Players to Make Millions in Pensions
In a report compiled by Golfweek Magazine, it has been disclosed that a 26-year-old player who begins his career on the tour in 2001 and averages 75th on the official money list for 17 years could accumulate approximately $43 million in earnings in his account.
Based off tour projections, Golfweek also reported that World No. 1 Tiger Woods could stockpile anywhere between $200 to $300 million by the end of his career in pension savings alone.
Originally designed by former commissioner Deanne Beman in 1983, the plans basis of compensation was the making of cuts. Its intention was the encouraging of players to compete in as many events as possible.
Today, the plan is structured on a three-part basis. The first rewards players for making cuts in tournaments. The second allocates money based on players official earnings during certain times of the season. The third rewards players overall earnings during the entire year.
Last year, a player making a cut in a PGA Tour event was awarded $3,253 towards their plan. After a player had made 15 cuts, that figure doubled to $6,506.
The potential results: an average player on tour could easily wind up retiring with tens of millions of dollars in their pension plans, possibly without ever having won an official event.
Certain analysts are cautioning, however, that the figures may be inflated, based off the fact that tour projections assume an 8 percent annual interest rate of return, and a 5 percent annual increase in plan funding. In addition, the plan accounts for players making 12 cuts per year between the ages of 45 through 49, and it is based off benefits that are not paid out until a player reaches the age of 60.
Yet, while there is no certainty as to exactly what market conditions will dictate, or how much any given account will ultimately be worth, it is clear that for the good player, the plan will be a source of great financial gain.
So much so, that Woods father and financial overseer (Earl Woods) told Golfweek that he feels his son could potentially assume a net worth of $5 billion or more by the time his career is through.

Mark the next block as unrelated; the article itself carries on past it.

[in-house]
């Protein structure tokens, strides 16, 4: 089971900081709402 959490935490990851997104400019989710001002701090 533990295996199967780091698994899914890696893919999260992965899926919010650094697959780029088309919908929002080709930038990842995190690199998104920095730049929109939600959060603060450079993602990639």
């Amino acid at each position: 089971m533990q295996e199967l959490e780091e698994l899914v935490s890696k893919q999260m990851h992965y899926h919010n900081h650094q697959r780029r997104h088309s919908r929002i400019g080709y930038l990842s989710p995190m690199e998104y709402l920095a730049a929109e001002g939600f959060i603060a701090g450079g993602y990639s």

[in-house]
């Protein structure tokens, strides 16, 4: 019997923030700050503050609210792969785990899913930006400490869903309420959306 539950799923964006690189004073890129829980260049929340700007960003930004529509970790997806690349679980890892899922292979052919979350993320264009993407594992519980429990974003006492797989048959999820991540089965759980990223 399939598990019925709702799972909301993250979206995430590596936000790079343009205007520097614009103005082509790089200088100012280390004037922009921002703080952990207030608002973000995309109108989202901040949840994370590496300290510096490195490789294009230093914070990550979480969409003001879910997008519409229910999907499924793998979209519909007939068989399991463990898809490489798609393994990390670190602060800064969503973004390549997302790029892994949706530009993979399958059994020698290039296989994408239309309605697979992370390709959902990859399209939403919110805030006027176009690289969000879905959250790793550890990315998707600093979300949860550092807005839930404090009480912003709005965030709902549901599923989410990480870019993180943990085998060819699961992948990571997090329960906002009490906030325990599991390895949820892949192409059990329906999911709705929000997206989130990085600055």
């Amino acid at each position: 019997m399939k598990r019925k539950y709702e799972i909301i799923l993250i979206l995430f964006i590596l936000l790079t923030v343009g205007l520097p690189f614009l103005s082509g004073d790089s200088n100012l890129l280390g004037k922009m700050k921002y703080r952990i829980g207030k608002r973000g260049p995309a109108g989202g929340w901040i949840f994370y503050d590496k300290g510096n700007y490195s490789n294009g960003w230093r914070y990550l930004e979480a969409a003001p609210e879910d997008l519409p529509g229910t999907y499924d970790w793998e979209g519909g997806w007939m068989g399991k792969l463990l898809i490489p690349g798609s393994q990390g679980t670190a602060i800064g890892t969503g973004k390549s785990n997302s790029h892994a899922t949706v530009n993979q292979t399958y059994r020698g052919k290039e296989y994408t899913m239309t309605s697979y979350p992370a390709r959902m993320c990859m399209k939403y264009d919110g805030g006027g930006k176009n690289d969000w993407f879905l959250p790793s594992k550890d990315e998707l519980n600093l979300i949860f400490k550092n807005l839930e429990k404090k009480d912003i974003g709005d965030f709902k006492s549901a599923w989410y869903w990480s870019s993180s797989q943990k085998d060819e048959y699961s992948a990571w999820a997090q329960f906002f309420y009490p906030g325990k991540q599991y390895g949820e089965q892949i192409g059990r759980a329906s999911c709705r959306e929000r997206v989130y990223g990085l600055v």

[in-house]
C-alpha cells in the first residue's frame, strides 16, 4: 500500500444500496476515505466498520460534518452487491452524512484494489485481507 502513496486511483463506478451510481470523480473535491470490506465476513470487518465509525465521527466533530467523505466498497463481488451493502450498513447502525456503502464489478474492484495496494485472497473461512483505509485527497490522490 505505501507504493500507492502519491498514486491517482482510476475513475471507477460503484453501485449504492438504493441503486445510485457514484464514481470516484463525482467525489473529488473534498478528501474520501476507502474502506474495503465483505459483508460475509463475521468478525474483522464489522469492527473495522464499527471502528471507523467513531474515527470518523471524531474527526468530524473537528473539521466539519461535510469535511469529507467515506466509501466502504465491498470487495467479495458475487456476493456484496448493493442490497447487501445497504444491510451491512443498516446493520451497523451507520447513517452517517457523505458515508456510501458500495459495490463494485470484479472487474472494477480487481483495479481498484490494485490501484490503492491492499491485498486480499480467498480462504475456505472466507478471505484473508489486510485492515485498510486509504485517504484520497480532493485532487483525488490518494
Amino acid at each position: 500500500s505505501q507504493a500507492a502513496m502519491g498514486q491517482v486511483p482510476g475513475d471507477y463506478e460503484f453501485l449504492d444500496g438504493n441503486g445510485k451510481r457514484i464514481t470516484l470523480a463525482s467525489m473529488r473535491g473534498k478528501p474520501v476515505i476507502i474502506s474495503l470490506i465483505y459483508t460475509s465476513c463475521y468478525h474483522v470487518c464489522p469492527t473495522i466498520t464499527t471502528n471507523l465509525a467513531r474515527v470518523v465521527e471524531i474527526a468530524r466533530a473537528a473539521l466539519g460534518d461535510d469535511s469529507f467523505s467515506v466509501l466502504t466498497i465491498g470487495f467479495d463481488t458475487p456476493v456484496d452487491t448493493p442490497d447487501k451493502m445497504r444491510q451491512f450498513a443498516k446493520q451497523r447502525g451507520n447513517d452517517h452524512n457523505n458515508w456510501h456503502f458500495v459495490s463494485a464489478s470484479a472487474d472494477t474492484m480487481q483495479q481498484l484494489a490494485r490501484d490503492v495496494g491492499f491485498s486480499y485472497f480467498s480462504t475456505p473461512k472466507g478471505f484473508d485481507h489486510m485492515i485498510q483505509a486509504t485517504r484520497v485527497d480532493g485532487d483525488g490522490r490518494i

If things continue and he remains healthy, Woods told Golfweek, theres no limit.
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Suspended Hensby offers details on missed drug test
One day after receiving a one-year suspension from the PGA Tour for failing to provide a sample for a drug test, Mark Hensby offered details on the events that led to his missed test in October.
Hensby, 46, released a statement explaining that the test in question came after the opening round of the Sanderson Farms Championship, where the Aussie opened with a 78. Frustrated about his play, Hensby said he was prepared to give a blood sample but was then informed that the test would be urine, not blood.
"I had just urinated on the eighth hole, my 17th hole that day, and knew that I was probably unable to complete the urine test for at least a couple more hours," Hensby said. "I told this gentleman that I would complete the test in the morning prior to my early morning tee time. Another gentleman nearby told me that 'they have no authority to require me to stay.' Thus, I left."
Hensby explained that he subsequently received multiple calls and texts from PGA Tour officials inquiring as to why he left without providing a sample and requesting that he return to the course.
"I showed poor judgment in not responding," said Hensby, who was subsequently disqualified from the tournament.
Hensby won the 2004 John Deere Classic, but he has missed six cuts in seven PGA Tour starts over the last two years. He will not be eligible to return to the Tour until Oct. 26, 2018.